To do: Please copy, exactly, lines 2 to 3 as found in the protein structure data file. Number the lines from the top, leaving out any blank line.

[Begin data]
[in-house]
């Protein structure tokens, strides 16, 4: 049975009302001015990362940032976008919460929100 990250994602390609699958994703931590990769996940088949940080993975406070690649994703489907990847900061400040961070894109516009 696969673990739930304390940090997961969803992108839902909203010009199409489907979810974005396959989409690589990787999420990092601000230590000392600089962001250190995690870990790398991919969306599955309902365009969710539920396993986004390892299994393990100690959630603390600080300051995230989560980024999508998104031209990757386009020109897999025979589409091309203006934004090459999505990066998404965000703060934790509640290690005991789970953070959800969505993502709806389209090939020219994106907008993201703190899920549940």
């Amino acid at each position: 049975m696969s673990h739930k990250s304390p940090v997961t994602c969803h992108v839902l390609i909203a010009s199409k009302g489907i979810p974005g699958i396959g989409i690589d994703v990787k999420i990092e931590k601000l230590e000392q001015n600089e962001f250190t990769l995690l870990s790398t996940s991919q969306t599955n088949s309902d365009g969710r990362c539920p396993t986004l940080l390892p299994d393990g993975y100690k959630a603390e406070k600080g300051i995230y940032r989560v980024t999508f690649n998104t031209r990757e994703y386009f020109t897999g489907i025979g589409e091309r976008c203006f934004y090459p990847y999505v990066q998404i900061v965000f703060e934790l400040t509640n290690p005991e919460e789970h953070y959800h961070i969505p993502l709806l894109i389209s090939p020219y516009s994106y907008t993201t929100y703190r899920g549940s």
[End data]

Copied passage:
């Protein structure tokens, strides 16, 4: 049975009302001015990362940032976008919460929100 990250994602390609699958994703931590990769996940088949940080993975406070690649994703489907990847900061400040961070894109516009 696969673990739930304390940090997961969803992108839902909203010009199409489907979810974005396959989409690589990787999420990092601000230590000392600089962001250190995690870990790398991919969306599955309902365009969710539920396993986004390892299994393990100690959630603390600080300051995230989560980024999508998104031209990757386009020109897999025979589409091309203006934004090459999505990066998404965000703060934790509640290690005991789970953070959800969505993502709806389209090939020219994106907008993201703190899920549940």
């Amino acid at each position: 049975m696969s673990h739930k990250s304390p940090v997961t994602c969803h992108v839902l390609i909203a010009s199409k009302g489907i979810p974005g699958i396959g989409i690589d994703v990787k999420i990092e931590k601000l230590e000392q001015n600089e962001f250190t990769l995690l870990s790398t996940s991919q969306t599955n088949s309902d365009g969710r990362c539920p396993t986004l940080l390892p299994d393990g993975y100690k959630a603390e406070k600080g300051i995230y940032r989560v980024t999508f690649n998104t031209r990757e994703y386009f020109t897999g489907i025979g589409e091309r976008c203006f934004y090459p990847y999505v990066q998404i900061v965000f703060e934790l400040t509640n290690p005991e919460e789970h953070y959800h961070i969505p993502l709806l894109i389209s090939p020219y516009s994106y907008t993201t929100y703190r899920g549940s």